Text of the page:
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Boston mayor defends decision to host a holiday party for elected officials of color

by Michael Nguyen
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Inclusivity

Boston’s inaugural Asian American mayor, Michelle Wu, is staunchly upholding her decision to organize a holiday gathering exclusively for elected officials of diverse racial backgrounds. The event, named the “Electeds of Color Holiday Party,” took place on Wednesday and has been a longstanding tradition in Boston’s political landscape for over a decade, free from any prior objections.

The incident that drew recent attention involved an inadvertent invitation sent by one of Wu’s staff members to the entire city council, extending an invitation to the party hosted at the publicly-owned Parkman House near the Massachusetts Statehouse. Subsequently, a follow-up email was promptly dispatched to offer apologies for the initial message. Notably, roughly half of the council’s 13 members do not identify as white.

Mayor Wu elucidated her stance, emphasizing that various private events catering to different groups exist, and she anticipates a multitude of opportunities for festive gatherings throughout the holiday season. She attributed the incident of the mass email to a genuine typographical error, categorizing it as an unintentional mistake.

Frank Baker, a council member since 2011 who did not seek reelection for the upcoming term, expressed reservations about the concept of a holiday party exclusive to officials of color, opining that the holiday season should serve as a unifying period for all individuals to come together. While acknowledging its potential divisiveness, he resigned himself to the situation.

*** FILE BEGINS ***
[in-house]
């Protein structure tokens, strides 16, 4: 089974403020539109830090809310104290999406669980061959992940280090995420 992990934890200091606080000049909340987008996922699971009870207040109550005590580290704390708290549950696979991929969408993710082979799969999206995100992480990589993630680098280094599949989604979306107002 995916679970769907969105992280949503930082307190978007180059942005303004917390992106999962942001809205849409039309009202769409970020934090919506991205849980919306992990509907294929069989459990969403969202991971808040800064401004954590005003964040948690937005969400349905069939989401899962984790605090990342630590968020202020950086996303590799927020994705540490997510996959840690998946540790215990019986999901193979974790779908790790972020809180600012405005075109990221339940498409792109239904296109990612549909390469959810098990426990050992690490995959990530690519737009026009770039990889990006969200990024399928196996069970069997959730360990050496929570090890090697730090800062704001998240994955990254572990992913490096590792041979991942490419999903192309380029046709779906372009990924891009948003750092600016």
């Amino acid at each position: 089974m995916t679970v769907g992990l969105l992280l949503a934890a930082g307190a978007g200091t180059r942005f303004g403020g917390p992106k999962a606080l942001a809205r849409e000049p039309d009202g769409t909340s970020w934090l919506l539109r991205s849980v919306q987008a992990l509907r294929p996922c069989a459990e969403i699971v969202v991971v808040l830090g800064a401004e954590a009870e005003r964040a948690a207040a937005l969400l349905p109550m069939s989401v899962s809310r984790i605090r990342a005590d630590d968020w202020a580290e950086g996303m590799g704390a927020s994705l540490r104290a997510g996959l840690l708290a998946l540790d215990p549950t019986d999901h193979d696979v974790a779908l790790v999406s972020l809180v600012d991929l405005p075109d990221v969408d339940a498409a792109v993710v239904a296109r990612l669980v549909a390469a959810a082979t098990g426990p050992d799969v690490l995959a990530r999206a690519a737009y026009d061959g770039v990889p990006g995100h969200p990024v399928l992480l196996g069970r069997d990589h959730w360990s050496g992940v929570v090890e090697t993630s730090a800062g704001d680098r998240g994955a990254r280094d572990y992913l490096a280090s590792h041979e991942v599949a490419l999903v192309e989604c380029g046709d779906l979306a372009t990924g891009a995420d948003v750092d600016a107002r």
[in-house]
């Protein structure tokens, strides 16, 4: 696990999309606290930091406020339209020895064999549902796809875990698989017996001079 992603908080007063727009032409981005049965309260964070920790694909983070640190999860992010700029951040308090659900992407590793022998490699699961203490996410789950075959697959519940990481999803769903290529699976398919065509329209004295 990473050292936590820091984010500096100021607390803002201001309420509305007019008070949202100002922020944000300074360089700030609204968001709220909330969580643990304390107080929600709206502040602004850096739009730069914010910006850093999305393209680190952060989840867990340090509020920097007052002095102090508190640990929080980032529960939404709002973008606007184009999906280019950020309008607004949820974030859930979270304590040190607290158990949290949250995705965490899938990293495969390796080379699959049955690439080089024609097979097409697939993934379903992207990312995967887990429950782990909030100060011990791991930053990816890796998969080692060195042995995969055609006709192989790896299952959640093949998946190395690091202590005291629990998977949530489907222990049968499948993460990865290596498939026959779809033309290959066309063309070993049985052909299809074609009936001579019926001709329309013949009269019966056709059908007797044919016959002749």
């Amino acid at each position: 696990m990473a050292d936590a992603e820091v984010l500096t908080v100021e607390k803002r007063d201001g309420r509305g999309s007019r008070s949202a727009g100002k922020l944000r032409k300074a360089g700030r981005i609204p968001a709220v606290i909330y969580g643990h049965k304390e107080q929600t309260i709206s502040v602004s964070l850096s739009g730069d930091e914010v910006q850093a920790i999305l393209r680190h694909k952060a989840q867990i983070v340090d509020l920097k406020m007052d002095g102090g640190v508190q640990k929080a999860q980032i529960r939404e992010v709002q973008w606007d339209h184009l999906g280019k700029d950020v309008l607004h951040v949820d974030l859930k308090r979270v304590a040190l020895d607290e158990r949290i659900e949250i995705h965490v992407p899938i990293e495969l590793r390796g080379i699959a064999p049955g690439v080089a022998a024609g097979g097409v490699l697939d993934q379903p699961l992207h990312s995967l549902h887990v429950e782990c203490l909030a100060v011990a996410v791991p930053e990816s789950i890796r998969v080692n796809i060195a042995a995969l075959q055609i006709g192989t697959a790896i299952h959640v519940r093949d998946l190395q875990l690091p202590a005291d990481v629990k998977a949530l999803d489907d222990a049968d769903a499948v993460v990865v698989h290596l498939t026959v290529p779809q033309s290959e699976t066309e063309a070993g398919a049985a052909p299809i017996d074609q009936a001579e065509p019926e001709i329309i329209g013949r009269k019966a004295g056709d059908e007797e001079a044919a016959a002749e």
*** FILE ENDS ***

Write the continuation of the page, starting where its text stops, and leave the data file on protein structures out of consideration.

Councilor Ricardo Arroyo, of Latino heritage, defended the holiday gathering, suggesting that certain parties may have deliberately attempted to inflame the situation for controversy.

Ricardo Patrón, Mayor Wu’s press secretary, affirmed that city resources were not utilized to finance the event.

This controversy surrounding the holiday party draws to a close a year marked by internal discord within the council, at times revealing racial fault lines. It is noteworthy that it was only in 2020 that more than half of the city councilors were women and people of color.

Furthermore, this incident occurs against the backdrop of a broader national context wherein conservative circles have expressed opposition to diversity, equity, and inclusion initiatives in various sectors, encompassing academia, the corporate sphere, and beyond.

Frequently Asked Questions (FAQs) about Inclusivity

What was the purpose of the “Electeds of Color Holiday Party” hosted by Mayor Michelle Wu?

The “Electeds of Color Holiday Party” aimed to provide an exclusive festive gathering for elected officials of diverse racial backgrounds in Boston.

How did the controversy surrounding the party begin?

The controversy arose when an unintended invitation was sent to the entire city council, rather than just the intended recipients, sparking a debate on the party’s exclusivity.

How did Mayor Michelle Wu respond to the situation?

Mayor Wu defended the event, citing its longstanding tradition and explaining that it was not meant to exclude anyone but rather to celebrate diversity within elected officials.

What were the differing opinions within the city council regarding this holiday party?

While some council members, like Frank Baker, found it divisive and believed the holidays should unite everyone, others, like Ricardo Arroyo, defended the event and suggested that it had been intentionally politicized.

Were public funds used to finance the “Electeds of Color Holiday Party”?

No, Mayor Wu’s press secretary confirmed that city funds were not utilized to cover the expenses of the holiday gathering.

What broader context does this controversy fit into?

The controversy unfolds against a backdrop of growing debates surrounding diversity, equity, and inclusion efforts in various sectors, reflecting broader societal discussions on these issues.

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